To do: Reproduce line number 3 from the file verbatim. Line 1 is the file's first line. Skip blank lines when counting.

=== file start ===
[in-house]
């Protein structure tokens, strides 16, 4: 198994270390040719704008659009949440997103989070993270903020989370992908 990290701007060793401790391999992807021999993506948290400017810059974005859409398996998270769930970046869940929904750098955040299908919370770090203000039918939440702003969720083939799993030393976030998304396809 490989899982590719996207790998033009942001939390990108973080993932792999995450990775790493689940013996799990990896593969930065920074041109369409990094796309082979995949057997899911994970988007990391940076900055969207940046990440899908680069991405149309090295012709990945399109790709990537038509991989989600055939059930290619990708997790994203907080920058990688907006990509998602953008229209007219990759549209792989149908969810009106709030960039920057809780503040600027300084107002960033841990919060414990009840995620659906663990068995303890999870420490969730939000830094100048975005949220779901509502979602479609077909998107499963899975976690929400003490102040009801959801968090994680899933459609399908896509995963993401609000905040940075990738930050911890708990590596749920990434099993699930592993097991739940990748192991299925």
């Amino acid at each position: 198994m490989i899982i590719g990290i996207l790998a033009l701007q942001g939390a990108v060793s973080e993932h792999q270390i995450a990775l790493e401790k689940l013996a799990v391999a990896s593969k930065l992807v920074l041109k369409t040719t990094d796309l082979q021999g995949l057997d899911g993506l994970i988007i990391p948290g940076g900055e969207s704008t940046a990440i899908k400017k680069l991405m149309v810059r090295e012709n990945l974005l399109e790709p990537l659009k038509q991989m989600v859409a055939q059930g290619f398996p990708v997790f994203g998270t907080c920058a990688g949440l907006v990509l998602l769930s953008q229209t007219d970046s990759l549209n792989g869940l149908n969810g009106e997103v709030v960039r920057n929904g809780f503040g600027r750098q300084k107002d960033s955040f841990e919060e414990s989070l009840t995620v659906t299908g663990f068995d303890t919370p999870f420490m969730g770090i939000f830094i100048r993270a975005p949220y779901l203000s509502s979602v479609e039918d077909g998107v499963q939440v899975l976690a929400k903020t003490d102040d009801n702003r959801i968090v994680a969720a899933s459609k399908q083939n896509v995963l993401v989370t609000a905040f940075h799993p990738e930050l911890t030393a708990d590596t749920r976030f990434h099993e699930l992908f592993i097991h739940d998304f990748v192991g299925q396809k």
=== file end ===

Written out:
């Amino acid at each position: 198994m490989i899982i590719g990290i996207l790998a033009l701007q942001g939390a990108v060793s973080e993932h792999q270390i995450a990775l790493e401790k689940l013996a799990v391999a990896s593969k930065l992807v920074l041109k369409t040719t990094d796309l082979q021999g995949l057997d899911g993506l994970i988007i990391p948290g940076g900055e969207s704008t940046a990440i899908k400017k680069l991405m149309v810059r090295e012709n990945l974005l399109e790709p990537l659009k038509q991989m989600v859409a055939q059930g290619f398996p990708v997790f994203g998270t907080c920058a990688g949440l907006v990509l998602l769930s953008q229209t007219d970046s990759l549209n792989g869940l149908n969810g009106e997103v709030v960039r920057n929904g809780f503040g600027r750098q300084k107002d960033s955040f841990e919060e414990s989070l009840t995620v659906t299908g663990f068995d303890t919370p999870f420490m969730g770090i939000f830094i100048r993270a975005p949220y779901l203000s509502s979602v479609e039918d077909g998107v499963q939440v899975l976690a929400k903020t003490d102040d009801n702003r959801i968090v994680a969720a899933s459609k399908q083939n896509v995963l993401v989370t609000a905040f940075h799993p990738e930050l911890t030393a708990d590596t749920r976030f990434h099993e699930l992908f592993i097991h739940d998304f990748v192991g299925q396809k």